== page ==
Search
Archive
Tags 1920s 1930s 1940s 1950s 1960s 1970s 1980s 1990s 2000s 2010s 3d printing action aeronautics aikakirja anecdote animation anime army astronomy audio audio tech aviation base commerce battletech beer boardgaming book of the week bookmonth chain of command children chris chronicle church of no redeeming virtues cold war comedy computing contemporary cornish smuggler cosmic encounter coup covid-19 crime cycling dead of winter doctor who documentary drama driving drone ecchi economics espionage essen 2015 essen 2016 essen 2017 essen 2018 essen 2019 existential risk falklands war fandom fanfic fantasy feminism film firefly first world war flash point flight simulation food garmin drive gazebo genesys geocaching geodata gin gkp gurps gurps 101 gus harpoon historical history horror hugo 2014 hugo 2015 hugo 2016 hugo 2017 hugo 2018 hugo 2019 hugo 2020 hugo-nebula reread in brief avoid instrumented life javascript julian simpson julie enfield kickstarter kotlin learn to play leaving earth linux liquor lovecraftiana lua mecha men with beards museum music mystery naval noir non-fiction one for the brow opera parody paul temple perl perl weekly challenge photography podcast politics postscript powers prediction privacy project woolsack pyracantha python quantum rail raku ranting raspberry pi reading reading boardgames social real life restaurant reviews romance rpg a day rpgs ruby rust science fiction scythe second world war security shipwreck simutrans smartphone south atlantic war squaddies stationery steampunk stuarts suburbia superheroes suspense television the resistance the weekly challenge thirsty meeples thriller tin soldier torg toys trailers travel type 26 type 31 type 45 vietnam war war wargaming weather wives and sweethearts writing about writing x-wing young adult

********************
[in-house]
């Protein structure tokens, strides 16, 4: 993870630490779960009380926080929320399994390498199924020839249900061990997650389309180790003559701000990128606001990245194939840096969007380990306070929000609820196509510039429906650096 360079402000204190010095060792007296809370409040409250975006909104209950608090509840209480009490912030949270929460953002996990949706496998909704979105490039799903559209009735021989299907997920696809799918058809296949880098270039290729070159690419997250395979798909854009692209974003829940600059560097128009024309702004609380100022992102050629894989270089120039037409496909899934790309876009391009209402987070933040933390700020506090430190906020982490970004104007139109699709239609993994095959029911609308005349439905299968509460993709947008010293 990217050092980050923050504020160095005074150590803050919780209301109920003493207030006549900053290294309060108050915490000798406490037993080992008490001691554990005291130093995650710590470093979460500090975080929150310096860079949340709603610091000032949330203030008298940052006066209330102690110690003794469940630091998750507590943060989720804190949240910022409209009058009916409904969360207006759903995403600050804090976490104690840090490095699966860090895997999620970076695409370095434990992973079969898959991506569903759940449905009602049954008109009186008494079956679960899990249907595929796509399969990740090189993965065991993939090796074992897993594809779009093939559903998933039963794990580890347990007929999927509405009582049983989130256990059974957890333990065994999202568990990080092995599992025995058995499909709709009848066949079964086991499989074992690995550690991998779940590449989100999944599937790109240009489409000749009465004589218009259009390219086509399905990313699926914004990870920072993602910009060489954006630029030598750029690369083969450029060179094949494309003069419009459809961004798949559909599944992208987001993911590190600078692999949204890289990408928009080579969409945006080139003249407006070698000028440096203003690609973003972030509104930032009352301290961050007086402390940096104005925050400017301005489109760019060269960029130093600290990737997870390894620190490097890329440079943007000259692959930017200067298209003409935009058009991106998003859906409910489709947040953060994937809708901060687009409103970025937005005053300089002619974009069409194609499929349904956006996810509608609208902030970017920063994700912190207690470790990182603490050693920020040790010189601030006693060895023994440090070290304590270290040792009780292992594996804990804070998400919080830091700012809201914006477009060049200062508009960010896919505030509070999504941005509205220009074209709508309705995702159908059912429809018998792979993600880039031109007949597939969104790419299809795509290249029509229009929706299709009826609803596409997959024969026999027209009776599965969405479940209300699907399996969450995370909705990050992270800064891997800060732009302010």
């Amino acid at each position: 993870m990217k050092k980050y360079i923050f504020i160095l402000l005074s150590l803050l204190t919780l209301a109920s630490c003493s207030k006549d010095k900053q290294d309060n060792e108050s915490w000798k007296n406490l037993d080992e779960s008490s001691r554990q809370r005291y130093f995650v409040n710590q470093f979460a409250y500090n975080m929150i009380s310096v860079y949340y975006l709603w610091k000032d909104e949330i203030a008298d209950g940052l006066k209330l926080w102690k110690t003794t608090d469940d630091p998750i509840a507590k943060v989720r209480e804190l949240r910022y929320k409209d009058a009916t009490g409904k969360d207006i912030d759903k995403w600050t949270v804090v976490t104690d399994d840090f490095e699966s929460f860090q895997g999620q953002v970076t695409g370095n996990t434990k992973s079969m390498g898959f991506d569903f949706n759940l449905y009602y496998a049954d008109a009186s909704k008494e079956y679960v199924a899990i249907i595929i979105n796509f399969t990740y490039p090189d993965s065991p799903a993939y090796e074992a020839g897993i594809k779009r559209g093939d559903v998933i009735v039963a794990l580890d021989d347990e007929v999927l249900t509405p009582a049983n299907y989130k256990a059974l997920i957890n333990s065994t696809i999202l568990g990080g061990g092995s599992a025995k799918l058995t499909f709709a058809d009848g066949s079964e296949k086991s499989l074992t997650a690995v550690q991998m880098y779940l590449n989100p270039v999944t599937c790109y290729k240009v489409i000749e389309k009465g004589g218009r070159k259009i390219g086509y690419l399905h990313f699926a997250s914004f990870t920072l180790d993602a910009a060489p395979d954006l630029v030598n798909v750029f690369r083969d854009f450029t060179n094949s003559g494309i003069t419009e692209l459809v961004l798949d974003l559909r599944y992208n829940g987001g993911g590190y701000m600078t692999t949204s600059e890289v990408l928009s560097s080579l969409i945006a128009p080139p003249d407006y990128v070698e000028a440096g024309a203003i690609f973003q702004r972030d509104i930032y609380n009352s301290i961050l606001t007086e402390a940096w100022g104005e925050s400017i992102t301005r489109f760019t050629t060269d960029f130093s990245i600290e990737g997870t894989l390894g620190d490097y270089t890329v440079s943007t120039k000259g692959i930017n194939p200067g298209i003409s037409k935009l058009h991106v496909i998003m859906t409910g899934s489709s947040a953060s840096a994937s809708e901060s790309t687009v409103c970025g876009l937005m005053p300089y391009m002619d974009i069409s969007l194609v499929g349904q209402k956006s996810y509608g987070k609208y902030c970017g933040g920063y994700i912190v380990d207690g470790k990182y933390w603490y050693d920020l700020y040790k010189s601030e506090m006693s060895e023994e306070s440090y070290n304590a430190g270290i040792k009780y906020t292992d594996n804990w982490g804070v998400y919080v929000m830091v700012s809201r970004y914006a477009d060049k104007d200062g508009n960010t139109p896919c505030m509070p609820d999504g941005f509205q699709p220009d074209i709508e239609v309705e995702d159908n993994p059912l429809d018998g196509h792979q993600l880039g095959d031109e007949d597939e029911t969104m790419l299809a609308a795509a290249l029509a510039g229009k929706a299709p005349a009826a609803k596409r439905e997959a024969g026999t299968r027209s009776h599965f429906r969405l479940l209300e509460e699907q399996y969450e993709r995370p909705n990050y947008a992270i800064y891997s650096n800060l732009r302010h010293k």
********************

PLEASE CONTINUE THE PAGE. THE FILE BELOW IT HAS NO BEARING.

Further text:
Special All book reviews, All film reviews
Produced by aikakirja v0.1